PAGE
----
Office meetings – whether you love them or hate them – are a vital part of workplace culture. Over the last decade, as we’ve moved into more flexible styles of working, it’s now more common than ever before to find yourself in multiple meetings a day. Whether those meetings are touchpoints with your team, planning out future endeavors, or simply just checking in, most employees are inundated with meetings each week.
The vast majority of people, coming in at around 92% of workers, still value meetings as an opportunity to connect with others, discuss, and contribute to ongoing projects. However, the belief that meetings are necessary doesn’t detract from the fact that 90% of people routinely lose concentration in meetings, with an estimated $37 billion being spent each year on unproductive meetings.
In order to get the most out of your meetings, your employees, managers, and contributing partners should all understand both the value of meetings and how to actually extract that value. In this article, we’ll dive into everything your business needs to know about office meetings, covering:
- How To Run Effekctive Office Meetings
- Tips for More Productive Office Meetings
- The Benefits of Regular Office Meetings
- The Drawbacks of Office Meetings
- Why Your Team Should Change the Format of Office Meetings
- How to Conduct Remote Office Meetings
- Top Tools for Office Meetings
- How Office Meetings and Company Culture Go Hand in Hand
- How To Handle Conflict During Office Meetings
- Effective Strategies for Engaging and Involving All Meeting Participants
Let’s dive into this definitive guide to office meetings.
How To Run Effective Office Meetings
The vast majority of employees believe that most of the meetings they attend waste time. Wasted time can come in two main formats, the first being that the meeting doesn’t apply to that person and the second being that the office meeting simply went on for too long. In order to run effective office meetings, managers need to plan ahead to ensure they create a productive space where conversation can thrive.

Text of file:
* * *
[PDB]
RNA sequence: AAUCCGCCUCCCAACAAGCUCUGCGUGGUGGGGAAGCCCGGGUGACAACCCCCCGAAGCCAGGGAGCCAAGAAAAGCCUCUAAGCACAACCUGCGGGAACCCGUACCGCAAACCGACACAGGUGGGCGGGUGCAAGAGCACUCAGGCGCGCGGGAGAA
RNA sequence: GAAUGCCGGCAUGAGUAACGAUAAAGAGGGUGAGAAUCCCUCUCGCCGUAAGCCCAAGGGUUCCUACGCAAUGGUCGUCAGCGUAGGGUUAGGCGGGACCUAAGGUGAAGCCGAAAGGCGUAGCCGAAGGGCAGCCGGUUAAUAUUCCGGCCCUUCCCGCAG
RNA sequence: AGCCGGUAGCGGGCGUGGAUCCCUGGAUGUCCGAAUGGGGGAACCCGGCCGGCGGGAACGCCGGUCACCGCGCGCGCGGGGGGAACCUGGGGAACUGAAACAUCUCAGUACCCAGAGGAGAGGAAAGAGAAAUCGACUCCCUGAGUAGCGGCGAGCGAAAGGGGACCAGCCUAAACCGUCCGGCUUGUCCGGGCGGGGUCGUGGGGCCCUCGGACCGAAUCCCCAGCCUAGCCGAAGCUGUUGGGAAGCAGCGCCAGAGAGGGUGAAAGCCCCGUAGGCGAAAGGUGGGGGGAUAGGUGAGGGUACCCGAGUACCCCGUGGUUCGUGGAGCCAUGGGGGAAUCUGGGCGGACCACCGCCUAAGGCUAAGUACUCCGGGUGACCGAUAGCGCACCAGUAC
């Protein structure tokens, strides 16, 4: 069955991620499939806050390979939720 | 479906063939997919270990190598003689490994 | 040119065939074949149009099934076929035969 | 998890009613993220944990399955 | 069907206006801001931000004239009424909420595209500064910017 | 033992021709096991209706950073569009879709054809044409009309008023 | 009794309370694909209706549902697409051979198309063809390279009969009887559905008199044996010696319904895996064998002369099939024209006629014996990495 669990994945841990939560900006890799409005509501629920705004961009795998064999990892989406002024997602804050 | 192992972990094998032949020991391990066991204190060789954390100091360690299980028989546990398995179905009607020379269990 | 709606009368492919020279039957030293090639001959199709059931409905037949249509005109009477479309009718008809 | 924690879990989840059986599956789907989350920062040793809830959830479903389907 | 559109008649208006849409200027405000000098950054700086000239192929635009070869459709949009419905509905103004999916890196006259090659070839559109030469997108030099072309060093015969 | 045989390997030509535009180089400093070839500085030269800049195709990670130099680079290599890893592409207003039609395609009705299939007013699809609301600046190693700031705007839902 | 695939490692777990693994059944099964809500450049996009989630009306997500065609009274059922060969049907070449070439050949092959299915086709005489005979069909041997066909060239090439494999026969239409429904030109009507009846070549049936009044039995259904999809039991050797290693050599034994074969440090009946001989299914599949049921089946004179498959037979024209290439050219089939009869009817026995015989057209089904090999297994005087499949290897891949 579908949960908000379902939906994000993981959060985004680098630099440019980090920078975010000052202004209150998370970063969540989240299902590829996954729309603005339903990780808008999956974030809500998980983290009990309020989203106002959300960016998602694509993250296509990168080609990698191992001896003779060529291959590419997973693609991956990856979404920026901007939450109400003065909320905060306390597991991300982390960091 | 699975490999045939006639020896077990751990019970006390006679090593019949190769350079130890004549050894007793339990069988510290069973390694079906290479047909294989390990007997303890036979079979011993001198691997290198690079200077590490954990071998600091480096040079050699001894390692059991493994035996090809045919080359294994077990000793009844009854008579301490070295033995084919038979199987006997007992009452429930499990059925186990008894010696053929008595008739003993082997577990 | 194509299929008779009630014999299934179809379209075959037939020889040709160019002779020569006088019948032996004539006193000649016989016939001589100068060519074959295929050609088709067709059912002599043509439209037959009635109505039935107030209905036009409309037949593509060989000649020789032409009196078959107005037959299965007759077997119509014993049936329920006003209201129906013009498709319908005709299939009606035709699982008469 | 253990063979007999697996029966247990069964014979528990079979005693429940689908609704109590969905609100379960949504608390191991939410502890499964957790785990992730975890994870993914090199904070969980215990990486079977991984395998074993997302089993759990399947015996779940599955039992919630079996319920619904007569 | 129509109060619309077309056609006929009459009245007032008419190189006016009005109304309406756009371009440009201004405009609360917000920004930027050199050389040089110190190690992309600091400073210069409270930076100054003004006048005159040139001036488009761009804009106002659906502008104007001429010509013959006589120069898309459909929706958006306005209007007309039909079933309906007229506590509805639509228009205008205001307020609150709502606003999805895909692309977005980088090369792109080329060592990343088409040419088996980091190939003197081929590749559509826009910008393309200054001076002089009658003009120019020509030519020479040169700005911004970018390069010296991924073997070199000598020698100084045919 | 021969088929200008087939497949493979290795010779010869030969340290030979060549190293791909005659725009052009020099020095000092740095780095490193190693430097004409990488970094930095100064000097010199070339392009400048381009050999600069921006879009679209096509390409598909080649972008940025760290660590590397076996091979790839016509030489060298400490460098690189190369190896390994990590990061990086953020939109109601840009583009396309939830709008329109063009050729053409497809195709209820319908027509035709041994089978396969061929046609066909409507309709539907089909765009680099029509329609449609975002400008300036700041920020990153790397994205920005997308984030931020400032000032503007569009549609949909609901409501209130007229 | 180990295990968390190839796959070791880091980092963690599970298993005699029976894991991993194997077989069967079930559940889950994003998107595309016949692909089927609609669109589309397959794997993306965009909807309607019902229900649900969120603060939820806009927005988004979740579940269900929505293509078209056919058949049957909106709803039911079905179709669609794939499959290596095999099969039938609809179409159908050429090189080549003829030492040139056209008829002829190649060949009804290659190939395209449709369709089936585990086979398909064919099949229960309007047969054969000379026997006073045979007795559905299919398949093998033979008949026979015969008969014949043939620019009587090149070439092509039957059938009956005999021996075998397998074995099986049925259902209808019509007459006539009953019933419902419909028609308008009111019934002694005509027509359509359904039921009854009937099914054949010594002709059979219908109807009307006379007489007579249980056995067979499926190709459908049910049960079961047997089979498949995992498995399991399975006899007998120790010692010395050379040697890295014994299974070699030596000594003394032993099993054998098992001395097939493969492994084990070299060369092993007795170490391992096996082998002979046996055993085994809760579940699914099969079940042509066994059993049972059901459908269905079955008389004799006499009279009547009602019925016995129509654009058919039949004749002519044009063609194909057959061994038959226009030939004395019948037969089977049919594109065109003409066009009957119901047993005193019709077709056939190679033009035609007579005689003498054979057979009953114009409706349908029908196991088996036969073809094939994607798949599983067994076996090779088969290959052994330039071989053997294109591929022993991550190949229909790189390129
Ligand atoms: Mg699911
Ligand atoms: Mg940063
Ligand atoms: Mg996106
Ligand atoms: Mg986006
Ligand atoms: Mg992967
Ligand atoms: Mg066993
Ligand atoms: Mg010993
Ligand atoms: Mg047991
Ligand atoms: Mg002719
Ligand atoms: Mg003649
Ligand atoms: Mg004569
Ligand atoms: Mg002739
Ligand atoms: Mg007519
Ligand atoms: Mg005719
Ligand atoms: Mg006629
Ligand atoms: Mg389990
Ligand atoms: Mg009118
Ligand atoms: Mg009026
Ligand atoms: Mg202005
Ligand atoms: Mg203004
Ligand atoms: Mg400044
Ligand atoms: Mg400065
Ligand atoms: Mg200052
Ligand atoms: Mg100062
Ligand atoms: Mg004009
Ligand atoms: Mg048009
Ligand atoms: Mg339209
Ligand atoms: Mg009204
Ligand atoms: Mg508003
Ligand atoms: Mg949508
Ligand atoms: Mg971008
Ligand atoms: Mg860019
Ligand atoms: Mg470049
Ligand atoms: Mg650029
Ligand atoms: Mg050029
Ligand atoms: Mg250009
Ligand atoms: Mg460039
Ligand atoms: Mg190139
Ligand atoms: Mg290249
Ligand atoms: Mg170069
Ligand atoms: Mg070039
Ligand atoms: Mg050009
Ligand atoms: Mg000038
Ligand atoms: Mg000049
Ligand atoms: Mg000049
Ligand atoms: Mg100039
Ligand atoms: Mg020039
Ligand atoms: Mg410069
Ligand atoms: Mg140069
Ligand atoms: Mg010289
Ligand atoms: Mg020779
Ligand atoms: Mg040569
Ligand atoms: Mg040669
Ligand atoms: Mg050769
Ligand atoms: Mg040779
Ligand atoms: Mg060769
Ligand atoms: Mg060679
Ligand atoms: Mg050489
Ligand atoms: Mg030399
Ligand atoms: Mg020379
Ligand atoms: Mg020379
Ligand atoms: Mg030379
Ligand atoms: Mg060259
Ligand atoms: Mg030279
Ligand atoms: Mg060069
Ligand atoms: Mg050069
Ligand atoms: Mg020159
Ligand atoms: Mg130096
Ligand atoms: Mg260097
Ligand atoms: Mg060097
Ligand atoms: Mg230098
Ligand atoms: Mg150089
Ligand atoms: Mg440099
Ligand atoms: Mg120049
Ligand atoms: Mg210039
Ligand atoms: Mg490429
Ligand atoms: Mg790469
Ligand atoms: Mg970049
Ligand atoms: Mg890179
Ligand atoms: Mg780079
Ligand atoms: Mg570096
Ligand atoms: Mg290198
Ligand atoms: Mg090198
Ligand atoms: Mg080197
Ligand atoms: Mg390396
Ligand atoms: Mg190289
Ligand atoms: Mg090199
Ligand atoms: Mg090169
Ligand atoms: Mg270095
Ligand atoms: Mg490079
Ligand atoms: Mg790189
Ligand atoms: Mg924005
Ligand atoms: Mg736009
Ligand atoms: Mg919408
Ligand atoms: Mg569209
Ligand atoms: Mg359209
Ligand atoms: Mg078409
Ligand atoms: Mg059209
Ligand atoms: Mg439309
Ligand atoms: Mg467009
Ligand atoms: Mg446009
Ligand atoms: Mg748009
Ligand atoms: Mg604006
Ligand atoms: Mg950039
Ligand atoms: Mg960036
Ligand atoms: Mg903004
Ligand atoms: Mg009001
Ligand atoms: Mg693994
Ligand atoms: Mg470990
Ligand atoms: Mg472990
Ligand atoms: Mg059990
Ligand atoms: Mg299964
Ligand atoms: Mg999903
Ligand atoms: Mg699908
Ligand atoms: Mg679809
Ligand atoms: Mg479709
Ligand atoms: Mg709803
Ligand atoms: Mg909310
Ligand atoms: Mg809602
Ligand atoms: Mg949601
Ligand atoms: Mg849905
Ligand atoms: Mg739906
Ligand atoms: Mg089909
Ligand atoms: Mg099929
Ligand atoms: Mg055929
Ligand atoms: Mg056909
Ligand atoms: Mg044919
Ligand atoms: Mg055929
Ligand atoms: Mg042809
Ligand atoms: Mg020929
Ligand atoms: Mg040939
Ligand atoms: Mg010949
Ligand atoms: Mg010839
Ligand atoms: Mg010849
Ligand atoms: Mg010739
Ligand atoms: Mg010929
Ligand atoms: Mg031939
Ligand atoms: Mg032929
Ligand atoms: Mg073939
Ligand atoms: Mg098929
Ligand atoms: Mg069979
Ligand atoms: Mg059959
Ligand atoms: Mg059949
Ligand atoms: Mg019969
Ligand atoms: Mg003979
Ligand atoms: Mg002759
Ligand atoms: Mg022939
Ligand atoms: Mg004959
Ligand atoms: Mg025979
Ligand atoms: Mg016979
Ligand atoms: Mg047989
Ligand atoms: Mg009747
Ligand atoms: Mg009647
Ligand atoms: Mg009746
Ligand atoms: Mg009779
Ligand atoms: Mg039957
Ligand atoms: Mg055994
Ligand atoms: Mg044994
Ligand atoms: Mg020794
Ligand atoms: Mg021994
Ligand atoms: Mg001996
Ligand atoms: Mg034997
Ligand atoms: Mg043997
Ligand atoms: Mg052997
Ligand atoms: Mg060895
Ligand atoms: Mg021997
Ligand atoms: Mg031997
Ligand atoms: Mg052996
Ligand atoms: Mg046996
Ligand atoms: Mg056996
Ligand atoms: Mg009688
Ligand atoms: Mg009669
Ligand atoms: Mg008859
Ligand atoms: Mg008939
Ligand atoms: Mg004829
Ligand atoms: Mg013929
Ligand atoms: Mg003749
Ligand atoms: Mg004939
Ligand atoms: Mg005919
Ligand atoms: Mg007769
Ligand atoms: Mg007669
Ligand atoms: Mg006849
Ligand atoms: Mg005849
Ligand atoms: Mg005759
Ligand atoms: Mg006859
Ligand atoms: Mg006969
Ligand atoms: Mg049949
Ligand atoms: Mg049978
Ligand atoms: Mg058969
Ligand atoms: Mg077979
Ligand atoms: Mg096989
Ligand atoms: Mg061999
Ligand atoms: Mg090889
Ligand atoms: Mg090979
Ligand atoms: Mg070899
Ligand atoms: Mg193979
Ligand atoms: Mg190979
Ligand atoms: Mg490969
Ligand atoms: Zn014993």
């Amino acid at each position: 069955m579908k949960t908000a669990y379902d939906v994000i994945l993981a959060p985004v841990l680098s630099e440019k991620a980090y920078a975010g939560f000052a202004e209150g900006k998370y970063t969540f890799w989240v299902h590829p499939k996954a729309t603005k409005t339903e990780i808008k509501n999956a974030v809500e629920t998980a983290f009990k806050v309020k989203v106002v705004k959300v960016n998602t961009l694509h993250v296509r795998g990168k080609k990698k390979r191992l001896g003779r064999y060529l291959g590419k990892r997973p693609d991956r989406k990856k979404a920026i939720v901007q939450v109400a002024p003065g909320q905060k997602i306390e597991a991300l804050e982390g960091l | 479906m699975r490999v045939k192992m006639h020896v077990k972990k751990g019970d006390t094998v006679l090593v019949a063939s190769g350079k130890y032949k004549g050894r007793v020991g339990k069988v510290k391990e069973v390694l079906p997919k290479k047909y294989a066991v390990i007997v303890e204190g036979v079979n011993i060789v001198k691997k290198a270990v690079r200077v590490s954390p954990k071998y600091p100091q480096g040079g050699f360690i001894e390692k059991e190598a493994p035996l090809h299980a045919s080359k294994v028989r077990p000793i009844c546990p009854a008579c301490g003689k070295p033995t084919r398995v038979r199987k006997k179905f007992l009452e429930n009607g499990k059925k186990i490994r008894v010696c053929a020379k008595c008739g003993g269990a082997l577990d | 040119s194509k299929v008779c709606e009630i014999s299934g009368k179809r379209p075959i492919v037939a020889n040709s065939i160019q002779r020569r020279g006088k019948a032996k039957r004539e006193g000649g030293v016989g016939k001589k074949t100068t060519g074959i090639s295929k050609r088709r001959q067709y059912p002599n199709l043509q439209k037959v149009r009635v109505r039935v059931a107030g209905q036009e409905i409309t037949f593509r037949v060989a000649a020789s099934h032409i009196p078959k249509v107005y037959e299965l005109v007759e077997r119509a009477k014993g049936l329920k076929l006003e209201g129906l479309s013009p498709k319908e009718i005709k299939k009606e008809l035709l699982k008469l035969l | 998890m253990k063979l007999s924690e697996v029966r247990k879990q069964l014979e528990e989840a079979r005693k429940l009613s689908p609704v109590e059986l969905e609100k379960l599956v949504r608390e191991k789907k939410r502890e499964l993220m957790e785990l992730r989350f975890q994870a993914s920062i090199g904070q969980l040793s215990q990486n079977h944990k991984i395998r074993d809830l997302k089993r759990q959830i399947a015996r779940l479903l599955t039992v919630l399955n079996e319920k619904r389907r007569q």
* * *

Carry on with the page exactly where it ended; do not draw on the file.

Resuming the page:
In order to run effective office meetings, we recommend that managers follow these strategies:
Make the Most of Agendas – Meeting agendas can reduce the total time spent in a meeting by almost 80%. They are undoubtedly one of the most powerful tools you can use at work if you’re looking to run effective meetings. By outlining what the meeting is for, why you have invited each person, and the point-by-point agenda for the meeting, everyone will have a much clearer idea of what you’ll be doing in the meeting. Agendas also make sure that everyone is already up to speed with the task at hand before they arrive, allowing you to dive into problem-solving without any doubts or explanations.
Reduce Meeting Run Time – Based on the average person’s attention span and the average salary per employee, it benefits the company and your employees to keep meetings as short as possible. The best length for a meeting is around 15 minutes, as this keeps it short enough for people to concentrate throughout but long enough for sharing information and ideas. Especially if your meetings are with senior management, it can end up costing over $1,000 an hour for a meeting – you’ll want to keep them short and sweet wherever you can.
End with Action – After each meeting, every single person that attended should come away with a clear vision of why they were there and what they need to do to follow up on that office meeting. In order to run an effective office meeting, there should be a clear action item for each attendee after that specific session. For example, if you’ve called someone to a meeting about a project, they should know the next step they need to complete to keep that project progressing. At the end of your meetings, assign people with action items to increase accountability and ensure your meeting feels as impactful as possible.
Across the board, by employing these three core strategies, you’ll be able to run more effective meetings. With less time wasted in each meeting and a clear purpose outlined for each employee that attends a meeting, absolutely everyone will know why they were there and what their follow-up plans will be.
Be sure to read our full article on how to run effective office meetings for even more insight.
Tips for More Productive Office Meetings